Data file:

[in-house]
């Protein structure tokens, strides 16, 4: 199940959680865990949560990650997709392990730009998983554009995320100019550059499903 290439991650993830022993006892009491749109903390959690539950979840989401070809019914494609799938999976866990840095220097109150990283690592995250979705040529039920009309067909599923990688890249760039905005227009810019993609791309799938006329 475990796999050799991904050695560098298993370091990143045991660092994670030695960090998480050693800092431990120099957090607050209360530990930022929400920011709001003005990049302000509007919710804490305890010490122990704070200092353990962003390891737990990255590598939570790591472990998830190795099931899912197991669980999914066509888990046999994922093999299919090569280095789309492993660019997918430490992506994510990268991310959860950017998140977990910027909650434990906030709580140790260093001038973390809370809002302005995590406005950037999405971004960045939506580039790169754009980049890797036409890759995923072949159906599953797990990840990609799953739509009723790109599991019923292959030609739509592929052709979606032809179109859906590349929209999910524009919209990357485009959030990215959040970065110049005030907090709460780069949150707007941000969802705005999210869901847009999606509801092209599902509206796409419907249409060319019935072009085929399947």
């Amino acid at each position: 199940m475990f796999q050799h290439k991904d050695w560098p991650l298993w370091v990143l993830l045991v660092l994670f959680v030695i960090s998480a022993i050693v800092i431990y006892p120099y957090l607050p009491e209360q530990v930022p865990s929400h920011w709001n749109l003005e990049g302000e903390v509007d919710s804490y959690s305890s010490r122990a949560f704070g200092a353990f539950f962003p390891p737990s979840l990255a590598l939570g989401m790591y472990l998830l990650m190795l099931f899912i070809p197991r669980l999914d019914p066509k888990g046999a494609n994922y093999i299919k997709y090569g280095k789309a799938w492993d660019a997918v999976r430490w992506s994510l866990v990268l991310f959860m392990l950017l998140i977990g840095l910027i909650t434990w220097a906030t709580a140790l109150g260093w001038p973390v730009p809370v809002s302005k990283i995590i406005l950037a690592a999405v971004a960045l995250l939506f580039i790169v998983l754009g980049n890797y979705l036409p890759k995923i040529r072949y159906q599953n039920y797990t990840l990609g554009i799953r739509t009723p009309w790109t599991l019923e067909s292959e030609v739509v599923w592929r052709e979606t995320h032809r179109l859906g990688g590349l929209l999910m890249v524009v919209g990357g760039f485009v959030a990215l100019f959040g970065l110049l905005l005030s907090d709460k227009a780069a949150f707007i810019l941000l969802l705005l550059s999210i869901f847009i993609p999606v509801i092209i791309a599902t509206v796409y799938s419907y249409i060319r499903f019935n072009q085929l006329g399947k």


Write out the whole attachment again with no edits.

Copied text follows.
[in-house]
């Protein structure tokens, strides 16, 4: 199940959680865990949560990650997709392990730009998983554009995320100019550059499903 290439991650993830022993006892009491749109903390959690539950979840989401070809019914494609799938999976866990840095220097109150990283690592995250979705040529039920009309067909599923990688890249760039905005227009810019993609791309799938006329 475990796999050799991904050695560098298993370091990143045991660092994670030695960090998480050693800092431990120099957090607050209360530990930022929400920011709001003005990049302000509007919710804490305890010490122990704070200092353990962003390891737990990255590598939570790591472990998830190795099931899912197991669980999914066509888990046999994922093999299919090569280095789309492993660019997918430490992506994510990268991310959860950017998140977990910027909650434990906030709580140790260093001038973390809370809002302005995590406005950037999405971004960045939506580039790169754009980049890797036409890759995923072949159906599953797990990840990609799953739509009723790109599991019923292959030609739509592929052709979606032809179109859906590349929209999910524009919209990357485009959030990215959040970065110049005030907090709460780069949150707007941000969802705005999210869901847009999606509801092209599902509206796409419907249409060319019935072009085929399947």
């Amino acid at each position: 199940m475990f796999q050799h290439k991904d050695w560098p991650l298993w370091v990143l993830l045991v660092l994670f959680v030695i960090s998480a022993i050693v800092i431990y006892p120099y957090l607050p009491e209360q530990v930022p865990s929400h920011w709001n749109l003005e990049g302000e903390v509007d919710s804490y959690s305890s010490r122990a949560f704070g200092a353990f539950f962003p390891p737990s979840l990255a590598l939570g989401m790591y472990l998830l990650m190795l099931f899912i070809p197991r669980l999914d019914p066509k888990g046999a494609n994922y093999i299919k997709y090569g280095k789309a799938w492993d660019a997918v999976r430490w992506s994510l866990v990268l991310f959860m392990l950017l998140i977990g840095l910027i909650t434990w220097a906030t709580a140790l109150g260093w001038p973390v730009p809370v809002s302005k990283i995590i406005l950037a690592a999405v971004a960045l995250l939506f580039i790169v998983l754009g980049n890797y979705l036409p890759k995923i040529r072949y159906q599953n039920y797990t990840l990609g554009i799953r739509t009723p009309w790109t599991l019923e067909s292959e030609v739509v599923w592929r052709e979606t995320h032809r179109l859906g990688g590349l929209l999910m890249v524009v919209g990357g760039f485009v959030a990215l100019f959040g970065l110049l905005l005030s907090d709460k227009a780069a949150f707007i810019l941000l969802l705005l550059s999210i869901f847009i993609p999606v509801i092209i791309a599902t509206v796409y799938s419907y249409i060319r499903f019935n072009q085929l006329g399947k």